First, there was the M4308 modular server chassis. It is a 2U box that can hold up to 8 M142 compute cartridges. Each cartridge is actually 2 different servers. Well, it is really just a processor and memory. The M4308 uses shared network(2x40Gbps uplinks) and storage(up to 4 SSDs). Cisco has effectively decoupled everything from the server itself other than processor and memory. Why would you want to do something like this you ask? Well, the way I see it, it gives you the potential for a lot of distributed computing power without the typical expense involved in buying regular servers. Maybe you don’t need anything but a lot of processing horsepower for a particular application. Maybe you just need small servers to run a bunch of smaller applications that require their own dedicated box. It could be used for any number of things I suppose.

M4308 Front Picture

M4308 Front







M4308 – Rear Portion Open

M4308 Open Rear







M4308 Rear Picture Showing Drive Bays and Network Connections

M4308 Rear






M142 Compute Cartridge

M142 Front








M142 Cartridge Opened

M142 Open







Second, the C3160 server was announced. Basically, this is a big storage box. It can hold up to 360TB of storage. It has 64 drive bays. While Cisco isn’t the first to release a server with tons of storage space like this, it does make their compute offering a little more complete.

C3160 Server









Is That All There Is?

Okay, so we have some new hardware that gives us more options. That’s always a good thing, right? Other, more qualified server/storage/virtualization folks, would have a lot more content regarding these products, and you can find their posts linked at the bottom of this page. I would normally end things here. A basic piece about the new UCS offerings.

But then I read this piece from Stephen Foskett, where he discusses virtualized and distributed storage…….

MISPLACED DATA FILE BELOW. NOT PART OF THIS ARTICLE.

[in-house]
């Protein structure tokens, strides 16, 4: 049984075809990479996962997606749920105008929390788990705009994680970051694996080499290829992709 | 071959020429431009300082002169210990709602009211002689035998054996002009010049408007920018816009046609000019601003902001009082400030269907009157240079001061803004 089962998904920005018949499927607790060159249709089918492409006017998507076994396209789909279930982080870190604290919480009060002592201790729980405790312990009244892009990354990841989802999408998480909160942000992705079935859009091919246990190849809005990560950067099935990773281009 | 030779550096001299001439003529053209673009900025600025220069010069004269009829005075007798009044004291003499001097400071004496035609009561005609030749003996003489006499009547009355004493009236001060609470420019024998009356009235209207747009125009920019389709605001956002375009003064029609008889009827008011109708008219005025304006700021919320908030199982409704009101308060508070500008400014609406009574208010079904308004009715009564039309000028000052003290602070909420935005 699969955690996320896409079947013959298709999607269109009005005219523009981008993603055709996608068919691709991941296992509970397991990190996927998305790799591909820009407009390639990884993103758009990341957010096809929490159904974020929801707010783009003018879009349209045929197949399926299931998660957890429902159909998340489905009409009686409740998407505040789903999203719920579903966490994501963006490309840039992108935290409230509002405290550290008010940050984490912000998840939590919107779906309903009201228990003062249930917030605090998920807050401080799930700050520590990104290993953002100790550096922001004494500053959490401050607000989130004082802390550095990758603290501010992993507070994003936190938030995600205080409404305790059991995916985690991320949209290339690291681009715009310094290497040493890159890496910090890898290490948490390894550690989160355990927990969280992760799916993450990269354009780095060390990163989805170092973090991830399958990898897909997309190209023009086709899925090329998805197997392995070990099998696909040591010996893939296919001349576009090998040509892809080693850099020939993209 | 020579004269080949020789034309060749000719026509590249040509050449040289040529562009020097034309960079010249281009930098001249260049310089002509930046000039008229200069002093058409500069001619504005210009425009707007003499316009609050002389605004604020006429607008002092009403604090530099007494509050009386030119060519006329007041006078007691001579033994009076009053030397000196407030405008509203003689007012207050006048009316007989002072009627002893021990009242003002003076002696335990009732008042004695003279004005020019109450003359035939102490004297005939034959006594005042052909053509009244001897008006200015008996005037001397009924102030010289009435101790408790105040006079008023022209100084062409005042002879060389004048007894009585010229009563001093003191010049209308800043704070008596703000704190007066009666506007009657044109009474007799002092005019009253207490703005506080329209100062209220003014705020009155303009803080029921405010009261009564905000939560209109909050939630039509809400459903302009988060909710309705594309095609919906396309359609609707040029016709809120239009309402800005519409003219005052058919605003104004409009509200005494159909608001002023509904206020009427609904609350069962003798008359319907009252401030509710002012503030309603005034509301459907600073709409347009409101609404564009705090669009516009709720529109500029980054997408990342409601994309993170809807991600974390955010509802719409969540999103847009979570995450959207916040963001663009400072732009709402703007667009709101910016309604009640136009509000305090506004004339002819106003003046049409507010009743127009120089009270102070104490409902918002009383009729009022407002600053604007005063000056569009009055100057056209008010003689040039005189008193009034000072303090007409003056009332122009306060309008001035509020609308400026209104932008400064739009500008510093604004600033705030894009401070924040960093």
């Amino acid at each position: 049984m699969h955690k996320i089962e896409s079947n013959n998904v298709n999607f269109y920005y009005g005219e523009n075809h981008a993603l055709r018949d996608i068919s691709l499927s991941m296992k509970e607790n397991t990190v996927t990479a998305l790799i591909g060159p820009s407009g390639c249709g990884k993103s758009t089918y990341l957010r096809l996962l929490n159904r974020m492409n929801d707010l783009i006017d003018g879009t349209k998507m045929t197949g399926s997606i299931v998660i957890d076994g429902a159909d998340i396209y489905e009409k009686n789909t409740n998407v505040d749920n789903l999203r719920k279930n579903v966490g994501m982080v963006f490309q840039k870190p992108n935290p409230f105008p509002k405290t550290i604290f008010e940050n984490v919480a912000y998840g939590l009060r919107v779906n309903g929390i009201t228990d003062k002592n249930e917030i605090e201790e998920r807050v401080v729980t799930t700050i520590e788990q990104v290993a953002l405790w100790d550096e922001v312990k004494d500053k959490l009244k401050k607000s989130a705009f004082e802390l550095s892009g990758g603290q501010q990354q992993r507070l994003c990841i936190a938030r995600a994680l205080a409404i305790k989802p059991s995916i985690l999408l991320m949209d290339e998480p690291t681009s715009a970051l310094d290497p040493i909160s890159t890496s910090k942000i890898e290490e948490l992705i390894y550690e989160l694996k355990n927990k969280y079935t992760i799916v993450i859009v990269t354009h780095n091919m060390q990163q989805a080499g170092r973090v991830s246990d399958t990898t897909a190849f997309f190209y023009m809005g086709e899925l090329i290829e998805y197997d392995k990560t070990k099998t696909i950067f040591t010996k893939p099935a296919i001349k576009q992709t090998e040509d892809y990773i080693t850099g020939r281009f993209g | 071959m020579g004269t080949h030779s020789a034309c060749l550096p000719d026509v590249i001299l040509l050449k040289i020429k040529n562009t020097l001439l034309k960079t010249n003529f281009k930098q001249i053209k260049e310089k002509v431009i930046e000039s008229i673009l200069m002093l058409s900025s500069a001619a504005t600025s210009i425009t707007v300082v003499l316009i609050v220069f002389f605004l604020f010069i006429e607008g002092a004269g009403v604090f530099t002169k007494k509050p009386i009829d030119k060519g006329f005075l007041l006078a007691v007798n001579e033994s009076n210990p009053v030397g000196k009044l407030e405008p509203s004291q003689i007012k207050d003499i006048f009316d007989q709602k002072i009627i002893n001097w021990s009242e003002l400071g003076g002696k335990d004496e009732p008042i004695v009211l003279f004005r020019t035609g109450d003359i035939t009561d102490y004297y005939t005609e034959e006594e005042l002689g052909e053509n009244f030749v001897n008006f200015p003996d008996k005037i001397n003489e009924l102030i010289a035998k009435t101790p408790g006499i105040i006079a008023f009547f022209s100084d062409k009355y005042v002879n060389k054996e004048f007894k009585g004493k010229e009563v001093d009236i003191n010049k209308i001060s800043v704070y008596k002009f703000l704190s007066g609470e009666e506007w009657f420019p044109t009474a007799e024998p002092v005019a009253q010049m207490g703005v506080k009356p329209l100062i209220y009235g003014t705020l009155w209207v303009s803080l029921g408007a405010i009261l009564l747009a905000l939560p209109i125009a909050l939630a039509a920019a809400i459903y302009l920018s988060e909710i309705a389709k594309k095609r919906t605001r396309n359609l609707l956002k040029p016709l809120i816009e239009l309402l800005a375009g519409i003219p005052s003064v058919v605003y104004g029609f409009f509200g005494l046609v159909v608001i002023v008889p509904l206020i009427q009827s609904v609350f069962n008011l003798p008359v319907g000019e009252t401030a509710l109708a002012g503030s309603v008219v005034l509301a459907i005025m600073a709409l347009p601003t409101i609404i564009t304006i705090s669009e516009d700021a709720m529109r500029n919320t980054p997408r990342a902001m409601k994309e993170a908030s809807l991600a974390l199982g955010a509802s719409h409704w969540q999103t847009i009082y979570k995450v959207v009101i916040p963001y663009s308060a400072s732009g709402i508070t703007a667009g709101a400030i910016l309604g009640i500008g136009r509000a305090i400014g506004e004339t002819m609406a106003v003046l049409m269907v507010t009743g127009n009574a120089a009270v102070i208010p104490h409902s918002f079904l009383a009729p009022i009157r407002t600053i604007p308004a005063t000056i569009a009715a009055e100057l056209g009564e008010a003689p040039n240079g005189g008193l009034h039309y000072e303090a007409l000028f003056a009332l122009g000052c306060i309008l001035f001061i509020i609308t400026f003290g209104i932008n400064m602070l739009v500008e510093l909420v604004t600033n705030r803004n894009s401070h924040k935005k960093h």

That added some more info to what I had already been pondering in regards to the future of UCS. I also ran across this post from Colin Lynch, and he makes some very interesting statements that caught my eye:

“You need to embrace the concept that UCS is not a Chassis Centric architecture”

“There is no intelligence or hardware switching that goes on inside a UCS Chassis.”

Now consider the rise of solutions like Nutanix and Scale Computing. Consider how they differ from the traditional big storage and big compute silos that we tend to pack into data centers. They converge it all down into nodes that intelligently link together. It’s a clever way to provide somewhat similar services, but with the ability to scale out linearly in both storage and compute within the same box/vendor.

Here’s where I am going to take a wild guess. I think that in the coming years, Cisco will be able to provide the compute, storage, and networking, but in a variety of different building block sizes. From the compute perspective, they already have an interesting array of products. From the networking side within the data center, they have already demonstrated their ability to provide a variety of platforms to suit every need from 1Gbps up to 100Gbps. The missing piece is the storage aspect. Maybe that is where Invicta(Whiptail) comes in. If Stephen is right, distributed storage will be the future. Instead of very large centralized storage platforms, we’ll see lots of smaller platforms spread out across the data center.

As long as the distributed systems can provide the same or similar type of services that the large centralized storage platforms have, I think it can work. Since I am not a storage guy by trade, I have to assume that there are features and capabilities that the larger centralized storage platforms possess that would be hard for Cisco to duplicate with UCS. This would be similar to how larger chassis switches such as the Nexus 7000’s offer things that smaller 1RU switches typically do not. If I were to assume that less than a quarter of storage implementations utilized the largest arrays available, that leaves a considerable chunk of the storage market that can be served with a highly distributed model. I just made that 25% number up. I have no idea what the real number is of organizations that use something like VMAX from EMC. Even if that number is 50%, that is still a lot of customers that don’t need the largest storage platform.

Closing Thoughts